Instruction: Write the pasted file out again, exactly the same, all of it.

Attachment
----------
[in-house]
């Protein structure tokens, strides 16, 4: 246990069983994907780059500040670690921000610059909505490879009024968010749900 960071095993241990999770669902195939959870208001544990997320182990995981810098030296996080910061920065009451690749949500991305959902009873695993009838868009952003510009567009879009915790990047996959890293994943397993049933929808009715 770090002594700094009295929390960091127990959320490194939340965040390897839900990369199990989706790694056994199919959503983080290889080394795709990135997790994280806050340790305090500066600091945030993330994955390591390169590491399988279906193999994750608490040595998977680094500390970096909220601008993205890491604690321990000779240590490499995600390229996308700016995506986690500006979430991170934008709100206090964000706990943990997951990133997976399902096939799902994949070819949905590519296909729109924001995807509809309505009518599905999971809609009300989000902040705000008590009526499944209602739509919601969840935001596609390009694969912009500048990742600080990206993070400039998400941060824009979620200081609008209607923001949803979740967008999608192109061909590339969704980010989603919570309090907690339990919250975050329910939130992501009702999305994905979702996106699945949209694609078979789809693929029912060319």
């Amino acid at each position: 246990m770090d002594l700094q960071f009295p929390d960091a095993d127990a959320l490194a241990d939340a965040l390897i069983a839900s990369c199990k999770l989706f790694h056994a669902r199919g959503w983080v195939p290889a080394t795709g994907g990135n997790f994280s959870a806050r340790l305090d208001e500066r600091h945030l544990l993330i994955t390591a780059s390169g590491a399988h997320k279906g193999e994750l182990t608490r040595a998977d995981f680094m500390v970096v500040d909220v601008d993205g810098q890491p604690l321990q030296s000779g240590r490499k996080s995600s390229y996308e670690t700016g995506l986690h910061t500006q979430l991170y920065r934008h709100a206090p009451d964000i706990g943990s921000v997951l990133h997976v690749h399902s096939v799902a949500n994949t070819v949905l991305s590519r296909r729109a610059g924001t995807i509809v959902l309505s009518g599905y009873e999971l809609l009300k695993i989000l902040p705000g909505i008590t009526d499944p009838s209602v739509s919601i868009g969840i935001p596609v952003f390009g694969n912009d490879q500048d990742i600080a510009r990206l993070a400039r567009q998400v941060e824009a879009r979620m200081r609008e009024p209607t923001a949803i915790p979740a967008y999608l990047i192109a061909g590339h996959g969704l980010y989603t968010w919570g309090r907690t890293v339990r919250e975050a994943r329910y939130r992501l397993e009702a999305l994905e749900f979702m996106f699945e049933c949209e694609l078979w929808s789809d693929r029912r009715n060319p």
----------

[in-house]
């Protein structure tokens, strides 16, 4: 246990069983994907780059500040670690921000610059909505490879009024968010749900 960071095993241990999770669902195939959870208001544990997320182990995981810098030296996080910061920065009451690749949500991305959902009873695993009838868009952003510009567009879009915790990047996959890293994943397993049933929808009715 770090002594700094009295929390960091127990959320490194939340965040390897839900990369199990989706790694056994199919959503983080290889080394795709990135997790994280806050340790305090500066600091945030993330994955390591390169590491399988279906193999994750608490040595998977680094500390970096909220601008993205890491604690321990000779240590490499995600390229996308700016995506986690500006979430991170934008709100206090964000706990943990997951990133997976399902096939799902994949070819949905590519296909729109924001995807509809309505009518599905999971809609009300989000902040705000008590009526499944209602739509919601969840935001596609390009694969912009500048990742600080990206993070400039998400941060824009979620200081609008209607923001949803979740967008999608192109061909590339969704980010989603919570309090907690339990919250975050329910939130992501009702999305994905979702996106699945949209694609078979789809693929029912060319």
């Amino acid at each position: 246990m770090d002594l700094q960071f009295p929390d960091a095993d127990a959320l490194a241990d939340a965040l390897i069983a839900s990369c199990k999770l989706f790694h056994a669902r199919g959503w983080v195939p290889a080394t795709g994907g990135n997790f994280s959870a806050r340790l305090d208001e500066r600091h945030l544990l993330i994955t390591a780059s390169g590491a399988h997320k279906g193999e994750l182990t608490r040595a998977d995981f680094m500390v970096v500040d909220v601008d993205g810098q890491p604690l321990q030296s000779g240590r490499k996080s995600s390229y996308e670690t700016g995506l986690h910061t500006q979430l991170y920065r934008h709100a206090p009451d964000i706990g943990s921000v997951l990133h997976v690749h399902s096939v799902a949500n994949t070819v949905l991305s590519r296909r729109a610059g924001t995807i509809v959902l309505s009518g599905y009873e999971l809609l009300k695993i989000l902040p705000g909505i008590t009526d499944p009838s209602v739509s919601i868009g969840i935001p596609v952003f390009g694969n912009d490879q500048d990742i600080a510009r990206l993070a400039r567009q998400v941060e824009a879009r979620m200081r609008e009024p209607t923001a949803i915790p979740a967008y999608l990047i192109a061909g590339h996959g969704l980010y989603t968010w919570g309090r907690t890293v339990r919250e975050a994943r329910y939130r992501l397993e009702a999305l994905e749900f979702m996106f699945e049933c949209e694609l078979w929808s789809d693929r029912r009715n060319p």